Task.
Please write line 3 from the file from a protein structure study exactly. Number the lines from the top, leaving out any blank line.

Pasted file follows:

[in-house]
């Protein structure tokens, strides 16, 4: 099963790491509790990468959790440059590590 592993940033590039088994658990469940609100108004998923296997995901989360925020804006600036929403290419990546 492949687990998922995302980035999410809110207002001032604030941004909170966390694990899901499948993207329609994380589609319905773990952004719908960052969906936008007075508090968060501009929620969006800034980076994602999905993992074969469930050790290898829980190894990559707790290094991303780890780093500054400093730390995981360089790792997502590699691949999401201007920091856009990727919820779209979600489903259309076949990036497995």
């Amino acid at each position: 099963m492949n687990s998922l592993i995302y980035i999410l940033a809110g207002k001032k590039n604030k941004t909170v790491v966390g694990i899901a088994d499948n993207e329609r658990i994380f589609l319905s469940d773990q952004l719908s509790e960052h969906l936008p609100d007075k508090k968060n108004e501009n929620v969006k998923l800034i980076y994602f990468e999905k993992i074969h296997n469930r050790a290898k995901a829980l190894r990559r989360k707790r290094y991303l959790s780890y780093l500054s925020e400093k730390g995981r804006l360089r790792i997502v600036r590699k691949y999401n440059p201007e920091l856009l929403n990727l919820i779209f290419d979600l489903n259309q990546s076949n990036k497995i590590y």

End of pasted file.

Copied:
């Amino acid at each position: 099963m492949n687990s998922l592993i995302y980035i999410l940033a809110g207002k001032k590039n604030k941004t909170v790491v966390g694990i899901a088994d499948n993207e329609r658990i994380f589609l319905s469940d773990q952004l719908s509790e960052h969906l936008p609100d007075k508090k968060n108004e501009n929620v969006k998923l800034i980076y994602f990468e999905k993992i074969h296997n469930r050790a290898k995901a829980l190894r990559r989360k707790r290094y991303l959790s780890y780093l500054s925020e400093k730390g995981r804006l360089r790792i997502v600036r590699k691949y999401n440059p201007e920091l856009l929403n990727l919820i779209f290419d979600l489903n259309q990546s076949n990036k497995i590590y």